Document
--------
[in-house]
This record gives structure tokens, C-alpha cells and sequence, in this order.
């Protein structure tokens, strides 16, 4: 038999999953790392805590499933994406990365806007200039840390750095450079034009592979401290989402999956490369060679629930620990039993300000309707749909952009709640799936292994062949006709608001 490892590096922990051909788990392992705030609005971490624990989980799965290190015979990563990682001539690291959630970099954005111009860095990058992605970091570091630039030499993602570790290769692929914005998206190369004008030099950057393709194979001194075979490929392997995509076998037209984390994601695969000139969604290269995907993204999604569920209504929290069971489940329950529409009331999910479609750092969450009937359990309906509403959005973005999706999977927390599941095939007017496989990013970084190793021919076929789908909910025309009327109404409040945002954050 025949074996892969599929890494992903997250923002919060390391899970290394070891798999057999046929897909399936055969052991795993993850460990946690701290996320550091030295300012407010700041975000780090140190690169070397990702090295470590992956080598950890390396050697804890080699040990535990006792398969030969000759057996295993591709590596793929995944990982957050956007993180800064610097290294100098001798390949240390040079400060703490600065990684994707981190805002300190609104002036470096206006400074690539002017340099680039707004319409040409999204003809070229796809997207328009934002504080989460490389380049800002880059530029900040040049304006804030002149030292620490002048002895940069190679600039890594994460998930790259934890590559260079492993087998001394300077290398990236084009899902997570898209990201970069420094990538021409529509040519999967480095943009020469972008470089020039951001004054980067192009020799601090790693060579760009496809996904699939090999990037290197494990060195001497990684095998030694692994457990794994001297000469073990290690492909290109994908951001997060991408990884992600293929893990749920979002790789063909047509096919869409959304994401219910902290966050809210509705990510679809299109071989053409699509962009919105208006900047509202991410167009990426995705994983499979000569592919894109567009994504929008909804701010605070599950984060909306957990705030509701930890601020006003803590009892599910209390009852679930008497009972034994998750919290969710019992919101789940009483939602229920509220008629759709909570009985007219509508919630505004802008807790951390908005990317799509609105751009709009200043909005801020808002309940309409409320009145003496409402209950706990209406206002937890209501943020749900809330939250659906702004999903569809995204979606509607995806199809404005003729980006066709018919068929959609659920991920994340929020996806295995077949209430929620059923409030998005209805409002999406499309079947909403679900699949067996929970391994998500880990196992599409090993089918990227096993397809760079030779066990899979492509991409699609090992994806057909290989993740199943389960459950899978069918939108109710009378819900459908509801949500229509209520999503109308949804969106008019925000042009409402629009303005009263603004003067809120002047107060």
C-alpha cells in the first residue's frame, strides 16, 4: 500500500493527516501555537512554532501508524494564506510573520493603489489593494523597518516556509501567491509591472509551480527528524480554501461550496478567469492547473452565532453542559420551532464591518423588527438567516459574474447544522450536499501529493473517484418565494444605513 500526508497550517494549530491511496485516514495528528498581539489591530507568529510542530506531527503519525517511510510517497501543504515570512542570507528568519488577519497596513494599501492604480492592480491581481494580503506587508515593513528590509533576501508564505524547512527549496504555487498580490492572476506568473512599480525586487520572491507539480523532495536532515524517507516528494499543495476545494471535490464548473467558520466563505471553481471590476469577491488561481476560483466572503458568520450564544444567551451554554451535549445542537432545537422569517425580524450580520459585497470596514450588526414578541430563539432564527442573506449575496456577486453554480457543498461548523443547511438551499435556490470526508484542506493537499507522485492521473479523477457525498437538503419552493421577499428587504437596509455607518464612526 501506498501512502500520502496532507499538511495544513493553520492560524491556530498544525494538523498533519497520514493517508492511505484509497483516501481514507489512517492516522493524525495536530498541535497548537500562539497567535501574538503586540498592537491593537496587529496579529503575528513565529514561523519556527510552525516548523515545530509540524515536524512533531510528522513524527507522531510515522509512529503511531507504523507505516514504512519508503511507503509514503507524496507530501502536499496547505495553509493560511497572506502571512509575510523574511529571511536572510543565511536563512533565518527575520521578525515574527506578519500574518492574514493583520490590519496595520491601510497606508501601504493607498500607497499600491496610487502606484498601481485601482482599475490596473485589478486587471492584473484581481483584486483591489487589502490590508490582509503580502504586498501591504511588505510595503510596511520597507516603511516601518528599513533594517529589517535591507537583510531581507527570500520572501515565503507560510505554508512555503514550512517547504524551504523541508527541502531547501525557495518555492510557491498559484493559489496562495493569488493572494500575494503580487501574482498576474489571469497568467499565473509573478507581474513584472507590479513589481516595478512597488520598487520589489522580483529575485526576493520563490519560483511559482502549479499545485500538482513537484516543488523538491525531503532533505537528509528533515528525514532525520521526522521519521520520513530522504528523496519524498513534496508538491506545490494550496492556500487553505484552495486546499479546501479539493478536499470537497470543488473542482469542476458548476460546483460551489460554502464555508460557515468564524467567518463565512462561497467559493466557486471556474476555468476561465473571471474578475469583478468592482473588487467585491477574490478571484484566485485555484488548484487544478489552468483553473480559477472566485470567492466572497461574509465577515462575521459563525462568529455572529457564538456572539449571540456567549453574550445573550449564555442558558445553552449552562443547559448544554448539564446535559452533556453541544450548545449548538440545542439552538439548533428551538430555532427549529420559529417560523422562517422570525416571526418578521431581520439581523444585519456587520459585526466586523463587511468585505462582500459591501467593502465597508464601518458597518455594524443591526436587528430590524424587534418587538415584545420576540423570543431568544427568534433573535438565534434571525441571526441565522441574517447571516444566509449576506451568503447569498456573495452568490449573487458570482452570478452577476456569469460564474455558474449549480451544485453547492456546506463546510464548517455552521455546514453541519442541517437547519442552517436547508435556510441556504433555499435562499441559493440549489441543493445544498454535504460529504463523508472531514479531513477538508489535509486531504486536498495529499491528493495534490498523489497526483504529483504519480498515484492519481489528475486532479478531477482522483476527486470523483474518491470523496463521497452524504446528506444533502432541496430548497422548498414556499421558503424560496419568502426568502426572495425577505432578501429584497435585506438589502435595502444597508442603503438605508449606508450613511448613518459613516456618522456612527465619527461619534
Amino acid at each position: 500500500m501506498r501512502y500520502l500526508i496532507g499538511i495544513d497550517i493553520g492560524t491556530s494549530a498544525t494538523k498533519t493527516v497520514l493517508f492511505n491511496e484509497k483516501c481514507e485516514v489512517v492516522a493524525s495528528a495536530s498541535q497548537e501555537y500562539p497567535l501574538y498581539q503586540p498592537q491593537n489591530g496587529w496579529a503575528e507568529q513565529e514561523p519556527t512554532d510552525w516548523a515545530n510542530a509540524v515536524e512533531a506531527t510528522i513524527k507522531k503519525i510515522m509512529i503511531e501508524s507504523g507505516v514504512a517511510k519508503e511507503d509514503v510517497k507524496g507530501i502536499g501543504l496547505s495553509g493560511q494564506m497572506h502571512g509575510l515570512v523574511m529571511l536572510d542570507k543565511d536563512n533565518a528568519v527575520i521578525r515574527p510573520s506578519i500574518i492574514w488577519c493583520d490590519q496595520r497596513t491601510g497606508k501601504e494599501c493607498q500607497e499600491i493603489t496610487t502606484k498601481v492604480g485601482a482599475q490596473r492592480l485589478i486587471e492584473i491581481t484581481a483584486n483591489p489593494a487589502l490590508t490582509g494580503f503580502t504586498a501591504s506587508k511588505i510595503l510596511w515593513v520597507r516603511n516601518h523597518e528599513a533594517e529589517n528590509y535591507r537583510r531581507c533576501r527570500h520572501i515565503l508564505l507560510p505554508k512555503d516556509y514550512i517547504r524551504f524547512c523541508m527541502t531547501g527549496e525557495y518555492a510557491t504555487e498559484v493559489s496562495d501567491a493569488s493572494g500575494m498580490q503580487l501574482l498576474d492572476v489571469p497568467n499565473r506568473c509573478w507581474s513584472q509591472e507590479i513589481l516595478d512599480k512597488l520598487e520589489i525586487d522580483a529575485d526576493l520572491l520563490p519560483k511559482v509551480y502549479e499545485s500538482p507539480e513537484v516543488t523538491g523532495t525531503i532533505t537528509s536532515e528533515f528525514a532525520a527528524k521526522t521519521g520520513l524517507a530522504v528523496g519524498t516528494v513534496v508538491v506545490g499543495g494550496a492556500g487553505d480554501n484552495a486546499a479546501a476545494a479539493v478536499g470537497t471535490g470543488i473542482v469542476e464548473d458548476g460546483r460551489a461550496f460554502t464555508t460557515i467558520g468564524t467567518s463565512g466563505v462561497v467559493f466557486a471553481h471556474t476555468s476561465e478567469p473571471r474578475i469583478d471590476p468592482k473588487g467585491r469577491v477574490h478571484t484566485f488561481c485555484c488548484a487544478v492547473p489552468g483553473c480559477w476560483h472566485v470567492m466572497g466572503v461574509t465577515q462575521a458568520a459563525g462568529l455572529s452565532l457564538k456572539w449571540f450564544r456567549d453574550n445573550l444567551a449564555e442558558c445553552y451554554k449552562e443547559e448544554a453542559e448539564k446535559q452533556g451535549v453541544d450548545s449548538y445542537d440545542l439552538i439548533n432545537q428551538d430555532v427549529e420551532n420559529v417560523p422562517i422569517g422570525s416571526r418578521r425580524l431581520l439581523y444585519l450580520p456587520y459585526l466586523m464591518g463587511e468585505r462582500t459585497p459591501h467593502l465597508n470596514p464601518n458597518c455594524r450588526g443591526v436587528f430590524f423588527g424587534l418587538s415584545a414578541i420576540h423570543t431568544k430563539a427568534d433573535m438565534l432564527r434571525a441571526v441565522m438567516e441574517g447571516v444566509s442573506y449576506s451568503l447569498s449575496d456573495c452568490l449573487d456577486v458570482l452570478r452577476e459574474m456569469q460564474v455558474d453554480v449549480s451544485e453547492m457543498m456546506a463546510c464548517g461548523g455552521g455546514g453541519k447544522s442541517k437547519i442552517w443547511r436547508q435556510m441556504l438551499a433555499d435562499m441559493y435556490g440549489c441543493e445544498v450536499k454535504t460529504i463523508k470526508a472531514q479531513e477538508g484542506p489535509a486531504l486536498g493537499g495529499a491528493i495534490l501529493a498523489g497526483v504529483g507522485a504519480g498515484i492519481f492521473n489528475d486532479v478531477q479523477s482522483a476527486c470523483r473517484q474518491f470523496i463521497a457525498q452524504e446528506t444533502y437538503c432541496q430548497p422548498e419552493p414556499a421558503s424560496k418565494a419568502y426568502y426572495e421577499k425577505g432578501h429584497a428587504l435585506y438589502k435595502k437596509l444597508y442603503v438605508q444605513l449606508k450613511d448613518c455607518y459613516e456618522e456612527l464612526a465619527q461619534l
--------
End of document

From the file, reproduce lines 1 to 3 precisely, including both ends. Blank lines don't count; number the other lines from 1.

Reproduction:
[in-house]
This record gives structure tokens, C-alpha cells and sequence, in this order.
């Protein structure tokens, strides 16, 4: 038999999953790392805590499933994406990365806007200039840390750095450079034009592979401290989402999956490369060679629930620990039993300000309707749909952009709640799936292994062949006709608001 490892590096922990051909788990392992705030609005971490624990989980799965290190015979990563990682001539690291959630970099954005111009860095990058992605970091570091630039030499993602570790290769692929914005998206190369004008030099950057393709194979001194075979490929392997995509076998037209984390994601695969000139969604290269995907993204999604569920209504929290069971489940329950529409009331999910479609750092969450009937359990309906509403959005973005999706999977927390599941095939007017496989990013970084190793021919076929789908909910025309009327109404409040945002954050 025949074996892969599929890494992903997250923002919060390391899970290394070891798999057999046929897909399936055969052991795993993850460990946690701290996320550091030295300012407010700041975000780090140190690169070397990702090295470590992956080598950890390396050697804890080699040990535990006792398969030969000759057996295993591709590596793929995944990982957050956007993180800064610097290294100098001798390949240390040079400060703490600065990684994707981190805002300190609104002036470096206006400074690539002017340099680039707004319409040409999204003809070229796809997207328009934002504080989460490389380049800002880059530029900040040049304006804030002149030292620490002048002895940069190679600039890594994460998930790259934890590559260079492993087998001394300077290398990236084009899902997570898209990201970069420094990538021409529509040519999967480095943009020469972008470089020039951001004054980067192009020799601090790693060579760009496809996904699939090999990037290197494990060195001497990684095998030694692994457990794994001297000469073990290690492909290109994908951001997060991408990884992600293929893990749920979002790789063909047509096919869409959304994401219910902290966050809210509705990510679809299109071989053409699509962009919105208006900047509202991410167009990426995705994983499979000569592919894109567009994504929008909804701010605070599950984060909306957990705030509701930890601020006003803590009892599910209390009852679930008497009972034994998750919290969710019992919101789940009483939602229920509220008629759709909570009985007219509508919630505004802008807790951390908005990317799509609105751009709009200043909005801020808002309940309409409320009145003496409402209950706990209406206002937890209501943020749900809330939250659906702004999903569809995204979606509607995806199809404005003729980006066709018919068929959609659920991920994340929020996806295995077949209430929620059923409030998005209805409002999406499309079947909403679900699949067996929970391994998500880990196992599409090993089918990227096993397809760079030779066990899979492509991409699609090992994806057909290989993740199943389960459950899978069918939108109710009378819900459908509801949500229509209520999503109308949804969106008019925000042009409402629009303005009263603004003067809120002047107060």